Back at the end of March when Kevin McLoughlin kicked an equaliser for Mayo in the National Football League to send Donegal to Division Two, thoughts of Donegal playing in August were not on the agenda.
It’s amazing what can happen in the life of a county football team. Donegal have lost just once (to Dublin) in the six games they have played since. But more than that, they have played a brand of football that has been exciting and refreshing and easy on the eye.
They have put a smile back on the face of supporters and no matter what happens going forward, 2018 has to be regarded as a good year for the county.
They have bagged an Ulster senior championship title - only the ninth ever for the county - and while it will be regarded as one of their easiest triumphs, Ulster titles are not easy won.
The effort put in under Declan Bonner and a new management team has been impressive and with the introduction of so many of the U-21 squad into the panel, the county is on a sound footing going forward.
The introduction of the Super 8s was supposed to give the football championship a new impetus, but the jury is out on whether that has occurred. We will wait until after this weekend to make a final judgement.
Of the eight teams involved going into the final weekend, only six have any interest. Dublin and Galway have already qualified for the semi-finals. Dublin will top Group 2 no matter what results take place on Sunday, but Galway need a draw in their final game at home to Monaghan to secure top spot in Group 1.
The big battle is for the two remaining semi-final spots. Donegal and Tyrone is a winner-takes-all battle for one of those spots, while both Kerry and Monaghan are in contention for the other semi-final spot. Kerry need to beat Kildare in Killarney and hope that Monaghan lose in Galway, while Monaghan just need a draw to secure that last four place and knock Kerry out of the running. The other game sees Dublin at home to Roscommon with the result having no influence.
Because there is so much at stake at three of the four games, it will be a real championship weekend. There will be no back doors after these games.
Donegal go into the final Super 8 game knowing that they need to win against Tyrone. A draw will be enough for Tyrone as they have a much superior score difference, courtesy of their annihilation of Roscommon in the opening series of games in Croke Park. They won that match by 18 points, while Donegal had seven points to spare over the Rosses in their encounter on Saturday week last.
Tyrone go into the game as slight favourites with the bookies. But the margin is slim - 11/10 and even money or something of that order.
What is home advantage worth? Donegal haven’t lost a game in MacCumhaill Park since the Ulster Championship of 2010, when they lost out to Down. Their record against Tyrone in recent times hasn’t been too bad, although they did lose their last two encounters - the Ulster final of 2016 (0-13 to 0-11) and last year’s Ulster semi-final (1-21 to 1-12), both under the management of Rory Gallagher.
In the four meetings prior to that, under Jim McGuinness, Donegal held the whip hand over Mickey Harte and Tyrone, but there was never much between the sides.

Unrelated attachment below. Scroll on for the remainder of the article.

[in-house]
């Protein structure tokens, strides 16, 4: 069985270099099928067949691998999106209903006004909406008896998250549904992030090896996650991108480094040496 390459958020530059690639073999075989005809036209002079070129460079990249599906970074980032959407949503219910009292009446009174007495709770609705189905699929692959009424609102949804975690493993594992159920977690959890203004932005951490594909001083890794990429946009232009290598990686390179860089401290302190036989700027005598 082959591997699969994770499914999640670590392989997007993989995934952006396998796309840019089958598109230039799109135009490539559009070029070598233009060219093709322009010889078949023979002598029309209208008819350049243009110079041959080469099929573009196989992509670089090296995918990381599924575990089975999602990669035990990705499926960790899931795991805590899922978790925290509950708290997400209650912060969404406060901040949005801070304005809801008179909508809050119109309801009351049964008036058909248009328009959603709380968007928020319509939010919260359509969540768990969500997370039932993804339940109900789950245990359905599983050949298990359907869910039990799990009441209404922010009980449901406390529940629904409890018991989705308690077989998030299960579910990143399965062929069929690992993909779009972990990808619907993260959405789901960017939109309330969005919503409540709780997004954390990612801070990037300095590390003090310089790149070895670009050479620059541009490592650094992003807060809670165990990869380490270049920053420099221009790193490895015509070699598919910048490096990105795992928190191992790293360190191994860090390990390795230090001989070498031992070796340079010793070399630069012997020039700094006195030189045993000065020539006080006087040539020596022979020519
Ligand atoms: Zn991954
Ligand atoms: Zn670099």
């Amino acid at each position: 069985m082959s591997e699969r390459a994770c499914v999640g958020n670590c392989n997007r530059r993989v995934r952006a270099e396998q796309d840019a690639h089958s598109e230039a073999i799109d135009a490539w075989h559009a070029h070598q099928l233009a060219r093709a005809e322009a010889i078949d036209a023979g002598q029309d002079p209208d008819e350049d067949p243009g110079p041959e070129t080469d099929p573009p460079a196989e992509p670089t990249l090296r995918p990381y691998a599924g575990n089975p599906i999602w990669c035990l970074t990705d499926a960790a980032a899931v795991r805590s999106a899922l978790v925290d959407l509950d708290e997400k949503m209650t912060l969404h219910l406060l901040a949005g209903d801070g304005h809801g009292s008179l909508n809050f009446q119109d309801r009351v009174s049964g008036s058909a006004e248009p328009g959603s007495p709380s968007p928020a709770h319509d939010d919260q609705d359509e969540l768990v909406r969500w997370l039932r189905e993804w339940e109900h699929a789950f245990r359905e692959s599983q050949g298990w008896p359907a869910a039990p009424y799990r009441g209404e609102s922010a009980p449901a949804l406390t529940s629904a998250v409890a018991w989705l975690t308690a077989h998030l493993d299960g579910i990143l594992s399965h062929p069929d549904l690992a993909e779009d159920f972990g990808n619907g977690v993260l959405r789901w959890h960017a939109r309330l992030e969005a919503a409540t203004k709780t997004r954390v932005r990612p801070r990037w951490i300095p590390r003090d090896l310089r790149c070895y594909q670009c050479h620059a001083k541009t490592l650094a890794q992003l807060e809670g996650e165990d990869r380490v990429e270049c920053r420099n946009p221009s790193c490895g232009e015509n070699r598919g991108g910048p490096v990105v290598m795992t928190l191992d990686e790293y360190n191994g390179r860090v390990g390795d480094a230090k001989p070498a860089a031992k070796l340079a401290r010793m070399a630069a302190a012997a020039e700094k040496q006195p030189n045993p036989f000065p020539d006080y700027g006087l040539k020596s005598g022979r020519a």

Another interesting statistic is that Tyrone have not won a championship game in MacCumhaill Park since the infamous game of 1973 when Neilly Gallagher was the victim of a serious attack which left him in hospital. Donegal were the reigning Ulster champions at the time, but lost out by two points - 0-12 to 1-7.
Neil McGee, apart from creating a new record of championship appearances on Sunday, will be making his eighth championship appearances against the Red Hand men. He has won four of the seven meetings so far and I’m sure he would like to make that five. Mention of McGee and Tyrone and that crunch shoulder with Stephen O’Neill in 2013 in Ballybofey always comes to mind.
There could be a few of those again on Sunday.
The loss of Patrick McBrearty is huge for Donegal and now they look like they will also be without Eoghan Bán Gallagher.
But the plans have to be made without them and central to them will be getting the match ups right. Eamonn Doherty will probably again get a marking role; and there could be a choice (Peter Harte, Matthew Donnelly or Niall Sludden). This trio would be regarded as the players that have to be locked down on Sunday next.
No doubt Mickey Harte will have similar plans for the likes of Michael Murphy, Ryan McHugh, Jamie Brennan, Odhrán Mac Niallais and company.
HAVE DONEGAL IMPROVED
Have Donegal improved much since their last meeting in the Ulster semi-final in Clones in 2017? Tyrone lorded that game and won in a canter, 1-21 to 1-12, being able to replace Sean Cavanagh and Peter Harte midway through the second half.
There is no doubt that Donegal are a better side in 2018 and seem to be playing better as a team unit. They will have to put their best foot forward on Sunday and at the same time match Tyrone for every ball if they are to succeed.
The battle to win the breaking ball will leave MacCumhaill Park no place for the fainthearted. But that's what will be required if Donegal are to succed.
It may also take a little luck, but that is always the case.
It is big task, but one which can be achieved. But nothing short of giving everything for the 70+ minutes will be required